When you think of “Pinocchio,” you might think of Disney’s animated adaptation of the classic tale. However, like many fairy tales, Disney’s version is not the sole authoritative version of it, and it is open to reimaginings and different takes on the source material.
Enter Guillermo del Toro, who has been working on his own “Pinocchio” film since 2008. What we eventually got is last year’s fittingly titled “Guillermo del Toro’s Pinocchio,” which is a meticulously-crafted stop motion film whose production quality evokes Laika or Aardman Animations — the studios behind “Coraline” and “Wallace & Gromit” respectively.
The film takes place in Italy during World War II, in which wood craftsman Geppetto (David Bradley) loses his son, Carlo (Gregory Mann), after the church Geppetto was fixing the crucifix for was bombed. This sends Geppetto into an alcohol-fueled spiral, which eventually sees him cut down a tree serving as the home of narrator Sebastian J. Cricket (Ewan McGregor; he goes by Jiminy Cricket in the Disney version) with the intent of remaking his son out of its wood. A Wood Sprite (Tilda Swinton) takes pity on him and decides to bring the wooden doll he makes to life as Pinocchio (also voiced by Mann).
From there, Geppetto slowly comes to terms with Pinocchio, as he initially rejects him due to Pinocchio causing trouble with the people in his village. They are governed by Podesta (Ron Perlman), a fascist who first sees Pinocchio as a threat, then as an asset for the war (being made of wood, he cannot die). He also attracts unwanted attention from Count Volpe (Christopher Waltz), a slimy ringmaster who wants Pinocchio to be an attraction for his show.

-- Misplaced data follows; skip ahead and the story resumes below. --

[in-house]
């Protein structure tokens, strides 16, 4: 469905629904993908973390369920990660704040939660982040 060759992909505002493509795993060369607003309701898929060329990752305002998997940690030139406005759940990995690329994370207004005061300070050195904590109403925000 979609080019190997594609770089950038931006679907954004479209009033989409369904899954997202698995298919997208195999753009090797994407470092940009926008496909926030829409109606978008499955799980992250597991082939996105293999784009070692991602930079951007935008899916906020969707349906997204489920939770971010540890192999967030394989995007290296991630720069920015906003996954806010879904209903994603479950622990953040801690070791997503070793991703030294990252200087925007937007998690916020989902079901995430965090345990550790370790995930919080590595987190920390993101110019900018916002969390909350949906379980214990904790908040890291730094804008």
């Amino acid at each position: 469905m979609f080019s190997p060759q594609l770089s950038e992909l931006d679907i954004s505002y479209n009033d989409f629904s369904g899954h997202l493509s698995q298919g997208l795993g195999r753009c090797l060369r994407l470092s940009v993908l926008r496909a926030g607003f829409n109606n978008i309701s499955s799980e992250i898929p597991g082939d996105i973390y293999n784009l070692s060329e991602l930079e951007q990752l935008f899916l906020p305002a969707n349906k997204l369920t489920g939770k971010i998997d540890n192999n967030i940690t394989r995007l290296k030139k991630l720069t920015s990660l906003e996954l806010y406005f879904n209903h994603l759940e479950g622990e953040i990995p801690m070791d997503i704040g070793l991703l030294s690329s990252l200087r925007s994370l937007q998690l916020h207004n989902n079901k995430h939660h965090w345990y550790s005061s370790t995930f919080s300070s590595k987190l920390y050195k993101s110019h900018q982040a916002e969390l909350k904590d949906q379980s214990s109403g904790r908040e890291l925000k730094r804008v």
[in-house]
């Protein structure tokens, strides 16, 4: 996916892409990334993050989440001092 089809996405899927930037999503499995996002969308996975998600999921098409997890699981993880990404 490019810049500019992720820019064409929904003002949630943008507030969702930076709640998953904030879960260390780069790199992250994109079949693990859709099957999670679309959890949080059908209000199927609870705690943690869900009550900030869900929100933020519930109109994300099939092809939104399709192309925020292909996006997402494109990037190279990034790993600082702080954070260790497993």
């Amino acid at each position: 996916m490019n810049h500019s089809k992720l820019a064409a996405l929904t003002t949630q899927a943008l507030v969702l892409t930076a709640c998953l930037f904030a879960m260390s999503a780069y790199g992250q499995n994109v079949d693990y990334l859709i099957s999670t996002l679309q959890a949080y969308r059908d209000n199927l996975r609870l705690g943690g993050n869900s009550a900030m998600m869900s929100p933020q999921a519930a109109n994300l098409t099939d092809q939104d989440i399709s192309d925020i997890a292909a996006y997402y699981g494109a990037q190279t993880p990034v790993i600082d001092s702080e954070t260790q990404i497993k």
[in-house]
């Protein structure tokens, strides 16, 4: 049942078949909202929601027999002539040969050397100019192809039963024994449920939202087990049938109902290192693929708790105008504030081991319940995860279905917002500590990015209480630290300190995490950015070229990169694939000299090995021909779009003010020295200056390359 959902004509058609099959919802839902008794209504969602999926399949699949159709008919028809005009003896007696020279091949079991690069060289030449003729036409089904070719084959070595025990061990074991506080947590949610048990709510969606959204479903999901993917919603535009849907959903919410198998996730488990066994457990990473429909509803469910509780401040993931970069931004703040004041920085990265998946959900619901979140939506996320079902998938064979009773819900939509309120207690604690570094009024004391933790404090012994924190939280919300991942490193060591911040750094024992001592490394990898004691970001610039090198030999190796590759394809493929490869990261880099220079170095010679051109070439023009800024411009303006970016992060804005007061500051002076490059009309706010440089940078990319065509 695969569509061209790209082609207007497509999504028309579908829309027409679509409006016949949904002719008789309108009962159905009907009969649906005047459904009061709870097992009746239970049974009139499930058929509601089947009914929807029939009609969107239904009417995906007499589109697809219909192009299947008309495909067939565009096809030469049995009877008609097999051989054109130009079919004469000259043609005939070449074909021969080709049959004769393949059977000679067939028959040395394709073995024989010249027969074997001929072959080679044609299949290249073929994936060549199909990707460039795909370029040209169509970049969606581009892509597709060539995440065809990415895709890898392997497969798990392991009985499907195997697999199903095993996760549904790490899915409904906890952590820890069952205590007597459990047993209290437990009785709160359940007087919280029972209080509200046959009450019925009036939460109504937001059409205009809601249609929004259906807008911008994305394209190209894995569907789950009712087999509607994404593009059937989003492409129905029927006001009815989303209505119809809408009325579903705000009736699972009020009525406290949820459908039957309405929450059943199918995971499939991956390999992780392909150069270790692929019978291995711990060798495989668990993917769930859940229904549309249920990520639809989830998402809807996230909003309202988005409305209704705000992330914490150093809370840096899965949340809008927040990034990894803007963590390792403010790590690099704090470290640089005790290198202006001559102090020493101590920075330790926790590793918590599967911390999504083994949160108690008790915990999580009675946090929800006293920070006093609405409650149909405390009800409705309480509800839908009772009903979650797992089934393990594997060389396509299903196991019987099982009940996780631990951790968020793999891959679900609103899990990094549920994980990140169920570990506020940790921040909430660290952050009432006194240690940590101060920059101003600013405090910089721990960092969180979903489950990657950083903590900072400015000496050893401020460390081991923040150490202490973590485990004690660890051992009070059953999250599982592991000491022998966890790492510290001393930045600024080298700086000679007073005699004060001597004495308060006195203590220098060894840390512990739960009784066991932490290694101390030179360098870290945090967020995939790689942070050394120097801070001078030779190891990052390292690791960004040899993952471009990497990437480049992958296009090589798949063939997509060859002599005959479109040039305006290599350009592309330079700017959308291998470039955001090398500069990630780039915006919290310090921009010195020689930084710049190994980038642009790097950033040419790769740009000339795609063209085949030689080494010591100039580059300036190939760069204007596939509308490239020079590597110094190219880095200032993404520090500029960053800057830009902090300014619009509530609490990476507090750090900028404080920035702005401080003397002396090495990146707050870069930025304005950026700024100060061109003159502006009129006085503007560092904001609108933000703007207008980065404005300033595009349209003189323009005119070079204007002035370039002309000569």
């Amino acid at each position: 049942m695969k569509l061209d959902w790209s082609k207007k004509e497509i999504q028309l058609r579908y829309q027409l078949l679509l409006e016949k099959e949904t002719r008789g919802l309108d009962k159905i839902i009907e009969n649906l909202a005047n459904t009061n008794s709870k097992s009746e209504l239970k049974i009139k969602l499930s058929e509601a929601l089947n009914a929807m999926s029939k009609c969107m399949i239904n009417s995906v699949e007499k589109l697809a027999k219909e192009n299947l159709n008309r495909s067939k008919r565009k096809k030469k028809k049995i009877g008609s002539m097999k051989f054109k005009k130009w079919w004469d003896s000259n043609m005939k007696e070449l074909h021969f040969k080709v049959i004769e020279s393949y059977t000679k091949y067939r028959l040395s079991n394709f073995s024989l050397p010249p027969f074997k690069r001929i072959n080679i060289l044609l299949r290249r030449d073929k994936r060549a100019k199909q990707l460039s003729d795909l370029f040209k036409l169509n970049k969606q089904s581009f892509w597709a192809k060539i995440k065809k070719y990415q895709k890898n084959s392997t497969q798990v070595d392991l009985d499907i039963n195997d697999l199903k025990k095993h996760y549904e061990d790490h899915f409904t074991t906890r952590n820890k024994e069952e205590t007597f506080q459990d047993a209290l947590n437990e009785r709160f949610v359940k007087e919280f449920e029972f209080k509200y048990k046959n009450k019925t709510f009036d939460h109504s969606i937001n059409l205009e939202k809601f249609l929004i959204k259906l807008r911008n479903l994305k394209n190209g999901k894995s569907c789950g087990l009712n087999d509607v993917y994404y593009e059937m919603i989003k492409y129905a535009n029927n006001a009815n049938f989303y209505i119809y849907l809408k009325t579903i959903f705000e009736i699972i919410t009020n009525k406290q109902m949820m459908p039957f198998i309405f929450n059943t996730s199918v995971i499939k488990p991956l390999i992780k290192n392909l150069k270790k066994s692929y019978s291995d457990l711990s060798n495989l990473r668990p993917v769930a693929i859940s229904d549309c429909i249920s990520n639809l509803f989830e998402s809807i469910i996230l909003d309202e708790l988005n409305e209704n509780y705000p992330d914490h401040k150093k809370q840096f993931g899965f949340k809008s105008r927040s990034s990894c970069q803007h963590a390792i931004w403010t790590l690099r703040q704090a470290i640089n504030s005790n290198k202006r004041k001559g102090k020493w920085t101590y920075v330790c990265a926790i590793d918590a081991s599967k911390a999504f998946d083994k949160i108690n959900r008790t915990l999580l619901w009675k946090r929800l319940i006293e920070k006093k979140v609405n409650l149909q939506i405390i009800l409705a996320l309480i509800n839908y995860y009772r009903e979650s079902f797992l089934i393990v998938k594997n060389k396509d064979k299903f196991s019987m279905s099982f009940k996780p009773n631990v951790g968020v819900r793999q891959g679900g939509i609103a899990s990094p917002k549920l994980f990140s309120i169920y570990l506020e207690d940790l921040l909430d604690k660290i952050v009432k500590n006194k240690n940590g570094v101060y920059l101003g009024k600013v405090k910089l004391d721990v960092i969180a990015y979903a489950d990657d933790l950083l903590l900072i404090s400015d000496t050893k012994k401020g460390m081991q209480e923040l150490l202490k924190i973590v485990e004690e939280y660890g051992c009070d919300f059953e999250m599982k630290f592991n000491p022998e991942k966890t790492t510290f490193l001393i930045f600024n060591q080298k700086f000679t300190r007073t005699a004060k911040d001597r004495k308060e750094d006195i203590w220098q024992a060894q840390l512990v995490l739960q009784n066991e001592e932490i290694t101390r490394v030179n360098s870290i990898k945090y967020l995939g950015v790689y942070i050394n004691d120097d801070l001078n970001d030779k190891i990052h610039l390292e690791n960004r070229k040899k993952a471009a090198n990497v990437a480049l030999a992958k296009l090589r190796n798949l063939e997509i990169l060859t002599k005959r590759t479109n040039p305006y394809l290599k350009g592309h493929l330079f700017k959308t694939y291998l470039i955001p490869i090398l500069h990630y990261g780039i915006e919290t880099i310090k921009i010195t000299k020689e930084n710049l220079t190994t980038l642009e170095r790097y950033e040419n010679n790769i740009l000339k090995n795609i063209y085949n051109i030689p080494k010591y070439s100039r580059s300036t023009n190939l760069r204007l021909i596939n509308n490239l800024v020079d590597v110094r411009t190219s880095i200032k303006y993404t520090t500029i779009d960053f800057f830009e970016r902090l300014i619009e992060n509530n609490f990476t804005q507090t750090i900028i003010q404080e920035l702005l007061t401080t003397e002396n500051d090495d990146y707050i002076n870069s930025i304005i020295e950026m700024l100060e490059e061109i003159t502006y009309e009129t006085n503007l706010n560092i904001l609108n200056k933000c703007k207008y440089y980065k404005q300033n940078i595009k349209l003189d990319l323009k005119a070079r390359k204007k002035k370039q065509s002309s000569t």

Like any kid, Pinocchio gets in plenty of trouble, with most of it being a result of the opportunistic Podesta and Volpe and his overall naivete. Everything is brand-new to him and he is also a child who doesn’t understand the war or fascism; it’s all a game to him. The film does treat these topics with the gravity they deserve — and a few characters do meet untimely fates — but Pinocchio is mostly blissfully unaware of how dire the state of the world he was thrust into is.
Del Toro’s take on this tale is refreshingly original. I love how its tone is whimsical with an undertone of melancholy, which at best represents a war between Pinocchio’s childhood innocense and the crushing weight of the world around him. This film is also brimming with personality in everything from its character designs to its narrative choices and narration. This is not a typical fairy tale film that shies away from asking interesting and challenging questions, which makes it perfect for both adults and children.
Compared to other adaptations of “Pinocchio,” what really makes this stand on its own is its depiction of Geppetto, who serves as our main character until Pinocchio arrives. The film takes much-needed time to flesh out what his relationship with Carlo was like and what the boy meant to him, which gives Carlo’s death all the more weight and Pinocchio’s arrival more weight and context. You really get the sense that Geppetto had his entire world taken away from him and he has nothing to live for when Carlo died, and because of that, he arguably wasn’t ready for Pinocchio.
This is one of the most beautiful animated films I’ve seen in a long time. Its world and characters make it stand above other adaptations of this source material and it’s a very nice looking film. It has a lot to say about loss and love, what it means to be a father, as well as those who wish to take advantage of us for their own agendas or personal gain. I highly recommend this film to people of all ages; children will enjoy this, but adults will be able to connect with it on a deeper level.
“Guillermo del Toro’s Pinocchio” gets a 9/10
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